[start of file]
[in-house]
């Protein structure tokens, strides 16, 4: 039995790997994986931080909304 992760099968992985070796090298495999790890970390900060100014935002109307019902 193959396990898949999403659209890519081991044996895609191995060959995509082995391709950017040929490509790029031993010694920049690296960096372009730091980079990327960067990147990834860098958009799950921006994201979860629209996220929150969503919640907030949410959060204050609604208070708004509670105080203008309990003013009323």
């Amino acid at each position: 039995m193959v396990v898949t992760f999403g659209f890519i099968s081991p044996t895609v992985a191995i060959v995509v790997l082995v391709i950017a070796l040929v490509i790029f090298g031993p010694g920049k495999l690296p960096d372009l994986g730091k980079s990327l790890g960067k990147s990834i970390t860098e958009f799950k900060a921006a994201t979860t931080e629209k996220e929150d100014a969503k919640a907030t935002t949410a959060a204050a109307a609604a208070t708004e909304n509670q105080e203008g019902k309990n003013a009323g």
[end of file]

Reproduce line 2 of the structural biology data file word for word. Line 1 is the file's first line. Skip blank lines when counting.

């Protein structure tokens, strides 16, 4: 039995790997994986931080909304 992760099968992985070796090298495999790890970390900060100014935002109307019902 193959396990898949999403659209890519081991044996895609191995060959995509082995391709950017040929490509790029031993010694920049690296960096372009730091980079990327960067990147990834860098958009799950921006994201979860629209996220929150969503919640907030949410959060204050609604208070708004509670105080203008309990003013009323």